The block research group (BRG) at ETH Zurich and Zaha Hadid Architects, in collaboration with other partners from the industry, have developed Striatus - a 3D concrete-printed arched bridge entirely without any reinforcement. The traditional techniques of master buildings with highly advanced computation design, robotic manufacturing, and engineering technologies are used to design the 16×12-meter footbridge structure. The project is displayed at the Giardini Della Marinaressa during the Venice Architecture Biennale until November 2021. Read more about this first-of-its-kind project below at SURFACES REPORTER (SR):
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The architects and designers at ETC Zurich and ZHA, in association with computation and design group (ZHACODE), Holcim, and incremental 3D (in3D), have designed the 3D printed footbridge. 3D printing is a booming industry showing how it can help create load-bearing concrete structures that need significantly fewer materials with no mortar or steel reinforcement requirement. The project is a prototype of how 3D printing facilitates the creation of heavy structures in less time.
No Steel Reinforcement or Mortar
The bridge is composed of 3d-printed blocks that are assembled without any mortar.
Thousands of new constructions are happening in the world using reinforced concrete that causes enormous amounts of carbon dioxide emissions. And the latest IPCC report also warns that excessive carbon emissions may have deteriorating effects on the environment. The use of steel reinforcement and cement is particularly problematic in this regard.
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However, this 3D concrete printed structure was built keeping in mind the environmental concerns, and thus it helps reduce the use of both steel and cement.
The project name "Striatus" echoes the structural logic and the construction process behind the project. The design team used an additive process to create the bridge featuring a concrete-block arch like traditional masonry bridges.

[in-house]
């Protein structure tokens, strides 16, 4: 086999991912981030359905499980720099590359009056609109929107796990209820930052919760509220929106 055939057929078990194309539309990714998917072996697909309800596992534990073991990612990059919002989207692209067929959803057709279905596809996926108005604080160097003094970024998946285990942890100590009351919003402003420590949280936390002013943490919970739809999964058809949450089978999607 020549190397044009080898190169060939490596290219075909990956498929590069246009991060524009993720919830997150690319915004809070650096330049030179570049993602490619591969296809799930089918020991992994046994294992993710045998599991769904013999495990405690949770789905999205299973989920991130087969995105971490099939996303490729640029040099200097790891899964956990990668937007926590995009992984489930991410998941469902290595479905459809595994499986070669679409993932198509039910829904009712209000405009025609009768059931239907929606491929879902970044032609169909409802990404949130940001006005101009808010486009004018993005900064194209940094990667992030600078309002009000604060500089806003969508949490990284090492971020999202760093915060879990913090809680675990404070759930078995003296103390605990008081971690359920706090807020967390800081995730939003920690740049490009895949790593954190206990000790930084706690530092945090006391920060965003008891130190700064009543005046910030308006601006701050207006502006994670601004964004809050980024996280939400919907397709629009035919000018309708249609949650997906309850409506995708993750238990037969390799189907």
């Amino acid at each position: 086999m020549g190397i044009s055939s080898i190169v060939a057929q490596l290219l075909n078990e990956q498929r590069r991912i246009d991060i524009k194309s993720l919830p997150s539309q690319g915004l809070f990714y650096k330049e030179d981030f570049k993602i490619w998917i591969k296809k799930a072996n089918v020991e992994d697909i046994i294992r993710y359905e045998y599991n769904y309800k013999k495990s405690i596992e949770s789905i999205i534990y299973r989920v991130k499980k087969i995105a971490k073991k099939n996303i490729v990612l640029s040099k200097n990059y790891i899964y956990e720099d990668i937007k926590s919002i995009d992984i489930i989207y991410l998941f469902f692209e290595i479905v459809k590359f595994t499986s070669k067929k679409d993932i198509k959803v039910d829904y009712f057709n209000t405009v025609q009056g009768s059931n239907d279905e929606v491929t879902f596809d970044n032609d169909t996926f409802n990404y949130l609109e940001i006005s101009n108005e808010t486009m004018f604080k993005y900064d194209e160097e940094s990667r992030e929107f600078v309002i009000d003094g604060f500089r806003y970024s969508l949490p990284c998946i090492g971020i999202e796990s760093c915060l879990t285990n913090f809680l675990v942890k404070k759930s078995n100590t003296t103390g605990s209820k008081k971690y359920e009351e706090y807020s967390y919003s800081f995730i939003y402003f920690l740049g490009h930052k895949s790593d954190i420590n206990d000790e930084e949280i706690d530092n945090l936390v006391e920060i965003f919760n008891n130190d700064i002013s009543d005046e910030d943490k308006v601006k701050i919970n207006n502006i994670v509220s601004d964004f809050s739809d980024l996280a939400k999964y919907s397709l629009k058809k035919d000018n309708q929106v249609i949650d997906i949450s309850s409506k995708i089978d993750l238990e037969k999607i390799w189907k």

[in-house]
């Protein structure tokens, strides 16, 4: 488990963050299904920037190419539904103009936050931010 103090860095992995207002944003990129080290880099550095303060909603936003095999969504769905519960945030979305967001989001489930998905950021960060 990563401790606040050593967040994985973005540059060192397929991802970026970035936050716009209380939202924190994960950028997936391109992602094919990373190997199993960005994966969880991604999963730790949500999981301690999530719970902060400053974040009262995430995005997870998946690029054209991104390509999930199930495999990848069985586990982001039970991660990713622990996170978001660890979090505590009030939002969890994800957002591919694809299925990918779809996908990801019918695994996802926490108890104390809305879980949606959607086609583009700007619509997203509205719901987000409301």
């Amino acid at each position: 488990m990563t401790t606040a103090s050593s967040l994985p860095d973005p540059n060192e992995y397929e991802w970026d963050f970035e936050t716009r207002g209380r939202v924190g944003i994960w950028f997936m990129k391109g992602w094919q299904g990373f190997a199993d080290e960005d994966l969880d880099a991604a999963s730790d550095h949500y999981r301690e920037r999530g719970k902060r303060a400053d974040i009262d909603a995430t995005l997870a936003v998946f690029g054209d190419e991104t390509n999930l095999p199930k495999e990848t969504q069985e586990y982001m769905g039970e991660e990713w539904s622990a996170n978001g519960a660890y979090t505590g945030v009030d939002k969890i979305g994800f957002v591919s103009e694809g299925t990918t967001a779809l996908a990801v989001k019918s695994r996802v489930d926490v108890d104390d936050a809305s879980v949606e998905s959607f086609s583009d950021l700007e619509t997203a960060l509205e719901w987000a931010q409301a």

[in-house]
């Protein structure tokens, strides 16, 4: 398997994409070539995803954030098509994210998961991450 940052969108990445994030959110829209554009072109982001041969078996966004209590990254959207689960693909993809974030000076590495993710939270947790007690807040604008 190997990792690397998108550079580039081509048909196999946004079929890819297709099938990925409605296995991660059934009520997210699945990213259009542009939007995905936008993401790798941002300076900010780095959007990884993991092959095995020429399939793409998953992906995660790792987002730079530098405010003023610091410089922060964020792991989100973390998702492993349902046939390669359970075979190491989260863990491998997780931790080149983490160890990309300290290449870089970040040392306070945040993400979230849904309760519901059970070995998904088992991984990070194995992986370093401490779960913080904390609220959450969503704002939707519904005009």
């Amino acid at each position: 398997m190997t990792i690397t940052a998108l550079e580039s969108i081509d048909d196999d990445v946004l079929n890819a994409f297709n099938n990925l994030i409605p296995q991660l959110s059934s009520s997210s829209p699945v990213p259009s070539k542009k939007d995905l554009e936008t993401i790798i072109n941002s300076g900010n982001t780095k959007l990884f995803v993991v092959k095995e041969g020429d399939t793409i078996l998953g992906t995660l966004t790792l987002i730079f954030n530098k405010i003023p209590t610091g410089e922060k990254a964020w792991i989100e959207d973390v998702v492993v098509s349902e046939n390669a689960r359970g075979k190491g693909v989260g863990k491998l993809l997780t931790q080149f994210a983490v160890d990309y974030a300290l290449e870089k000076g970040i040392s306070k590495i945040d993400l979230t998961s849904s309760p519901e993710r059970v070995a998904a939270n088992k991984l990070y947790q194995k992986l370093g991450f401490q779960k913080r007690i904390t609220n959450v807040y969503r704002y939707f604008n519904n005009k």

The researchers created a unique type of concrete that, unlike the traditional concrete, is not applied horizontally instead at specific angles orthogonal to the flow of compressive forces. "Concrete is printed in layers orthogonal to the main structural forces to create a "striated" compression-only funicular structure that requires no reinforcement."
The printed layers in the concrete blocks are nicely pressed together, without post-tensioning or reinforcement. The unique compression-only structure lets the compressive forces go to the base, which are then fixed together on the ground. The unique geometry gives stability to the dry-assembled construction. Holcim has designed the special concrete ink for the 3D printer.
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Sustainable Digital Concrete
Striatus embodies the 3 Rs of the circular economy- reduce, reuse and recycle. Minimal material is used in the making of the project. This process ensures the use of material only where its structurally important without generating waste.
Since the 3D concrete bridge does not require mortar, the concrete blocks can be disassembled and reassembled again at a different location. If the construction is no longer needed, the structures materials can be removed and recycled, making the entire project more sustainable. All the materials can be easily recycled with limited energy and cost. The recycling process is also simple as the structure does not contain any glue, reinforcements, or binders, so no materials sorting is required.
The 3D concrete printings allow the design team to mix the traditional vaulted construction principles with digital concrete fabrication.
Project Name: Striatus
Architecture firm: Zaha Hadid Architects Computation and Design Group (ZHACODE), Block Research Group (BRG) at ETH Zurich, incremental3D, Holcim
Location: Giardino della Marinaressa, Venice, Italy
Length: 3D-printing path lengths (per block) = 602 m - 1754 m
Design team: ZHACODE: Jianfei Chu, Vishu Bhooshan, Henry David Louth, Shajay Bhooshan, Patrik Schumacher. ? ETH BRG: Tom Van Mele, Alessandro Dell’Endice, Philippe Block
Design year: 2021
Completion year: 2021
Structural engineer: ETH BRG: Tom Van Mele, Alessandro Dell’Endice, Sam Bouten, Philippe Block
Construction: Bürgin Creations: Theo Bürgin, Semir Mächler, Calvin Graf, ETH BRG: Alessandro Dell’Endice, Tom Van Mele
Photography: Studio Naaro, Tom Van Mele, Alessandro Dellendice, in3d
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